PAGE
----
"Weapons against the Caro Kann" - A review

by Christian Hoethe
12/5/2023 – The Caro Kann Defence is a much-played opening today, with which Black often makes life difficult for White after 1.e4. In his ChessBase course "Weapons against the Caro-Kann, 1 and 2", English GM Daniel Fernandez shows how White can successfully combat this defence. Christian Höthe took a look at the course.

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Fritztrainer "Weapons against the Caro Kann, Vol. 1 and 2"

Five years have passed since Grandmaster Daniel Fernandez, who plays for England, published "The modernised Caro Kann - A complete Repertoire against 1. e4", a 416-page, quite impressive repertoire for Black with Thinkers Publishing. Five years in which a lot has happened in opening theory.

For his two new ChessBase courses "Weapons against the Caro Kann, Volumes 1 and 2", he changes the perspective and recommends a repertoire for White against the Caro Kann. In the introduction, we learn why: as Fernandez explains, new developments have emerged, especially in some of the minor variations, which can be quite dangerous for Black.

Fernandez organises the variations as follows:

In a total playing time of over 4 hours, volume 1 deals with the Panov Attack (3.exd5 cxd5 4.c4) and the Two Knights Variation (2.Nc3 d5 3.Nf3), both of which have been played relatively rarely in recent times.

It was extremely interesting to compare the recommendations of GM Fernandez with those of IM Zwirs in his "The flexible Panov" course, because there is very little overlap and a lot of creative advice for White! In the Panov, Fernandez deals particularly intensively with the lines 5.Nc3 g6 6.Qb3 Bg7 7.cxd5 0-0 8.Be2!? and 4...Nf6 5.Nc3 e6 6.Nf3 Be7 7.cxd5 Nxd5 8.Bd3.

The centrepiece of the first volume is undoubtedly the Two Knights Variation. Fernandez explains in a short but revealing video why he has distanced himself from his original book recommendation 1.e4 c6 2.Nc3 d5 3.Nf3 Nf6?! although 4.e5 Nfd7 (instead of 4. ...Ne4), which leads to a French structure, should probably remain playable. The centrepiece is the modern line that arises after 3...dxe4 4.Nxe4 Nf6 5.Qe2 Nxe4 6.Qxe4. Here Fernandez takes a close look at the moves 6...Be6, 6...Qa5, 6. ...Qd5 and 6. ...Nd7.

Of course, Fernandez does not overlook the solid move 3...Bg4 and shows how White should play for an advantage after 4.h3 Bxf3 5.Qxf3 e6 6.g3. At this point I found it remarkable how he intends to counter the tricky 4. ...Bh5!? because the old refutation attempts after 5.exd5 cxd5 6. Bb5+ Nc6 7.g4 Bg6 8.Ne5 Rc8 9.h4 f6 or 8.d4 e6 9.De2 Bb4 10.Ne5 Nge7 11.h4 Rc8 12.h5 Be4 13.f3 O-O! never really convinced me from White's point of view.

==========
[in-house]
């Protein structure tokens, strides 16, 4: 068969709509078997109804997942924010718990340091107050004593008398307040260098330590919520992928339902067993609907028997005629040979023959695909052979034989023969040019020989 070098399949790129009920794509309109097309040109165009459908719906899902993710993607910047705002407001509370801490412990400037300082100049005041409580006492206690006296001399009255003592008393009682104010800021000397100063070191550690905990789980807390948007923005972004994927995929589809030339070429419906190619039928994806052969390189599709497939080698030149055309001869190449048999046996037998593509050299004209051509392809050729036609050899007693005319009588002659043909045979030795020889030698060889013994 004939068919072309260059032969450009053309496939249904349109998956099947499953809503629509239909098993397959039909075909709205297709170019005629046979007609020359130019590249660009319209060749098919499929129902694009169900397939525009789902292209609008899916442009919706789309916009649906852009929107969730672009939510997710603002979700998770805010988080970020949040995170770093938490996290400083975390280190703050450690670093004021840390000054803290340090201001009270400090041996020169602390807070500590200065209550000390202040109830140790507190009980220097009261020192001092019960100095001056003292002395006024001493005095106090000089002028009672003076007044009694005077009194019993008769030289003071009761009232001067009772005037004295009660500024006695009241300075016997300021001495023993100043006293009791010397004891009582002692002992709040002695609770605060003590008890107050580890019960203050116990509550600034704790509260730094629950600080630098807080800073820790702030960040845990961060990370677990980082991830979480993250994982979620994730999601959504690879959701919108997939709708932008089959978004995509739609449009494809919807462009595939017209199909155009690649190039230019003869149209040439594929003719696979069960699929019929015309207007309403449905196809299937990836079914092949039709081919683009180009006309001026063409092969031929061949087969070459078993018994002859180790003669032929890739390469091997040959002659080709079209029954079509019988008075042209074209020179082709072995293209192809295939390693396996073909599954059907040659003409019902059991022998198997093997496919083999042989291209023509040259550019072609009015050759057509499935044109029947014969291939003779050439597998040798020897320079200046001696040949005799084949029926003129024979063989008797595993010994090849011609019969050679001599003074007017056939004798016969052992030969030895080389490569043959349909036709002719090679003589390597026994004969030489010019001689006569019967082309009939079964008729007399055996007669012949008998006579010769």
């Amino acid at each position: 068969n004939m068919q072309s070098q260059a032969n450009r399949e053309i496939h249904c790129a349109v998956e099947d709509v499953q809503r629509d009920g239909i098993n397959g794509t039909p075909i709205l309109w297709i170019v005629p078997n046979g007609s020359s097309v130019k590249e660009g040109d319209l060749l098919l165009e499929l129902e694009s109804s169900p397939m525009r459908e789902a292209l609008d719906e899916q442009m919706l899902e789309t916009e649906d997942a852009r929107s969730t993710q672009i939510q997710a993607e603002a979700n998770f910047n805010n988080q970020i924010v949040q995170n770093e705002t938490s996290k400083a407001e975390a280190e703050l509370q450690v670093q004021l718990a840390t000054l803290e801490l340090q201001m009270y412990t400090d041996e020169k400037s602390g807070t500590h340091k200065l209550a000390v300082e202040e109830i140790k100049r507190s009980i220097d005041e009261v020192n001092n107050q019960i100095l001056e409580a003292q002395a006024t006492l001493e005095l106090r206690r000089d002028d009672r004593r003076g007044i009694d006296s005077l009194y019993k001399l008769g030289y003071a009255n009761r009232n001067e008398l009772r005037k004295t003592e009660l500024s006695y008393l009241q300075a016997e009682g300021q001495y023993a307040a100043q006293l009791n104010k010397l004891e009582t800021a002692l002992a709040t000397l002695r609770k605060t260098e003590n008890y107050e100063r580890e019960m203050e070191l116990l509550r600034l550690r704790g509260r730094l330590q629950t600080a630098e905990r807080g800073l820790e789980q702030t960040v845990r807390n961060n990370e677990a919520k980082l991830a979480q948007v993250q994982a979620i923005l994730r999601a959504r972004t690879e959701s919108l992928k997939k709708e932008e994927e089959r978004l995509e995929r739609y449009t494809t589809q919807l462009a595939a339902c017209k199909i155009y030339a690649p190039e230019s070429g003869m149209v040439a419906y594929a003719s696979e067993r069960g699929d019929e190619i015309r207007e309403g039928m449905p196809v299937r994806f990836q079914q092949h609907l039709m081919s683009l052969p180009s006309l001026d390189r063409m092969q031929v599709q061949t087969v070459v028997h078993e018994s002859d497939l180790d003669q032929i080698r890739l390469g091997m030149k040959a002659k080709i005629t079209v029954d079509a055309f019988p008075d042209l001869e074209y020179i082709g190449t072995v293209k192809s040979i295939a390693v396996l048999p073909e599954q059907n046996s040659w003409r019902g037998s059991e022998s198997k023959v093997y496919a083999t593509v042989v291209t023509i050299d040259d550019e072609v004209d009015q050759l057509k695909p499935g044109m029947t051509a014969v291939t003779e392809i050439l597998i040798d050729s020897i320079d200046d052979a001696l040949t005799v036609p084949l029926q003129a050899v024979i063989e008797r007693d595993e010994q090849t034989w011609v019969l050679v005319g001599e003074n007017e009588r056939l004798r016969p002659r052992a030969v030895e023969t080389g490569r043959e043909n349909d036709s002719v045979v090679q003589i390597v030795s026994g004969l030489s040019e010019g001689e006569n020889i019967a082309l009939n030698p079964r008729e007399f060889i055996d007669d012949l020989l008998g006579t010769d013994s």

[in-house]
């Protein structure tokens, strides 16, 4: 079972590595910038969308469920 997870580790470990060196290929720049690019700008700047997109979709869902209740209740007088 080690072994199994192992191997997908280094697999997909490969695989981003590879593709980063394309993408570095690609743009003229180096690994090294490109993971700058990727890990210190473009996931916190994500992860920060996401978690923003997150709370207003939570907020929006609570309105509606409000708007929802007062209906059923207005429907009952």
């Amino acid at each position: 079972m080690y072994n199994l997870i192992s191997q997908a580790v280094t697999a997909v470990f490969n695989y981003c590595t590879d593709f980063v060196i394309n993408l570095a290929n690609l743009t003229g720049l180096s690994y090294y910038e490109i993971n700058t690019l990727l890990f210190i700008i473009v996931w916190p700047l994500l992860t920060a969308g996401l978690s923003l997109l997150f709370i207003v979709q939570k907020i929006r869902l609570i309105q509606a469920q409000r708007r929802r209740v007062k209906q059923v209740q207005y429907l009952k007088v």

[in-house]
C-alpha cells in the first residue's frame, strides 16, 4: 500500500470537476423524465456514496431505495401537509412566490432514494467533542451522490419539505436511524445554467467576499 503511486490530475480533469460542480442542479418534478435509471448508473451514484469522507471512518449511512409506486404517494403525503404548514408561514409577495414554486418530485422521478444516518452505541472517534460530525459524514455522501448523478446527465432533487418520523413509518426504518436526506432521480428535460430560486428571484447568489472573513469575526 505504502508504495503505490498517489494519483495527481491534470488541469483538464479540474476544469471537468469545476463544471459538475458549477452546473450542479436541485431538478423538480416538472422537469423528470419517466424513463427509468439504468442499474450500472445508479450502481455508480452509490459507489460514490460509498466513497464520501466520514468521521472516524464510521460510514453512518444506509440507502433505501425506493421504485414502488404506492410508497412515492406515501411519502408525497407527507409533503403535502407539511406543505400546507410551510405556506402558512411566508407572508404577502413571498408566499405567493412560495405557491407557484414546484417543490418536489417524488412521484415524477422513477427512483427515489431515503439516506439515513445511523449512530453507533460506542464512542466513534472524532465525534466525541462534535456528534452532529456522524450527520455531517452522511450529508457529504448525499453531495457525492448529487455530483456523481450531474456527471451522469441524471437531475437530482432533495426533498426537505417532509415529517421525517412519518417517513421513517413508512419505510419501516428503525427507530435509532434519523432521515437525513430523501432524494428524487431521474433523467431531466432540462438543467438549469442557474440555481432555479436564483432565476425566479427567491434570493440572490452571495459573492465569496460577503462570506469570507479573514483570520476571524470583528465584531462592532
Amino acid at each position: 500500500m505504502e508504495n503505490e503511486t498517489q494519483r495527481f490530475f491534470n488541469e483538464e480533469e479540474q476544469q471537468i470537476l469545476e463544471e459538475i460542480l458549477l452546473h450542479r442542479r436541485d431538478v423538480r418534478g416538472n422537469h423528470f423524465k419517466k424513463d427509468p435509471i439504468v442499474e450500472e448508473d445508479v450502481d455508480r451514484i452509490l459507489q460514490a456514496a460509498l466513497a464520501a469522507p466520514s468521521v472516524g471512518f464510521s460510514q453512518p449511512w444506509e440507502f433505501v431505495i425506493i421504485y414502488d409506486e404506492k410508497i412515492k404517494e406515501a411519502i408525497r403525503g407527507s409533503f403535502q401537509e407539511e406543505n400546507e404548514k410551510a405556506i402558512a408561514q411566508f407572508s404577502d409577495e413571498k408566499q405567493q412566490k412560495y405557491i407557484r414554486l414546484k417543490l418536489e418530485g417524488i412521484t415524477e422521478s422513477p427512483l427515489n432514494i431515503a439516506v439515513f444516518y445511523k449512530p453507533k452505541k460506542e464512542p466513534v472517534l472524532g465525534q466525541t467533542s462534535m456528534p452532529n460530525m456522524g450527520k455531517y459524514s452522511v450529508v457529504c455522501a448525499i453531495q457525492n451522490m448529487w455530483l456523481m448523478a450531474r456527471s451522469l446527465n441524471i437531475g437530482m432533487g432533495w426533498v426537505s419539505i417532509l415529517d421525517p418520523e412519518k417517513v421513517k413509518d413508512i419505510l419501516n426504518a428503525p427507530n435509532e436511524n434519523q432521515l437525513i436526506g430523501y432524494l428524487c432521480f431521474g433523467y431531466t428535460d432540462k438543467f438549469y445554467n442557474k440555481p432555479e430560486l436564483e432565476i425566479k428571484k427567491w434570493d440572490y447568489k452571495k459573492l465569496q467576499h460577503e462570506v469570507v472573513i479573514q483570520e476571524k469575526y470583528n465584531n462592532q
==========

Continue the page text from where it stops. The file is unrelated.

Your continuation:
Volume 2 comes with even more input against the Caro Kann, as the video running time of almost 5 hours proves.

The content ranges from the now very common Exchange Variation 3.exd5 cxd5 with 4.Bd3 and 4.Nf3!? to the Fantasy Variation 3.f3!? to 3.d3, which might quickly lead to an endgame. In the latter line in particular, it becomes clear how great the influence of engines on modern opening theory really is, as this line was only played sporadically and with rather favourable results for Black before 2019!

In the Exchange Variation with 1.e4 c6 2.d4 d5 3.exd5 cxd5 4.Nf3 GM Fernandez carefully discusses the following lines and clearly shows which path White should take and why: 4...a6, 4...Nc6 5.Bb5 Qa5+ or 5. ...Nf6 6.0-0 e6 7.Ne5 and of course 4. ...Nf6 5.Ne5 Nc6 6.Bb5 Bd7 7.Nxd7 Qxd7.

The "regular" Exchange Variation with 3.exd5 cxd5 4.Bd3 is of course also given its place. Here, the English Grandmaster focuses on 4...Nf6 5.c3 Bg4 or 5. ...Nf6 6.h3 e5 and 6. ...g6 as well as 5. ...Qc7.

As in his book, GM Fernandez always manages to find something new in even the most familiar lines, to recommend interesting deviations from the beaten track, and to advance opening theory in the long term. Daniel Fernandez comes across to the reader in a consistently likeable way and speaks clear, very understandable English.

Conclusion: both volumes of "Weapons against the Caro Kann" contain a wealth of new ideas and developments for White that will make it difficult for your future opponents to dream of equalising early!

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Christian Hoethe was born in 1975, is father of two daughters and one son, lives in Brunswick, Germany, and learned chess relatively late, at the age of 13, from his father. At his peak he reached an Elo of 2247. He plays for the German club SC Wolfsburg where he also teaches once a month.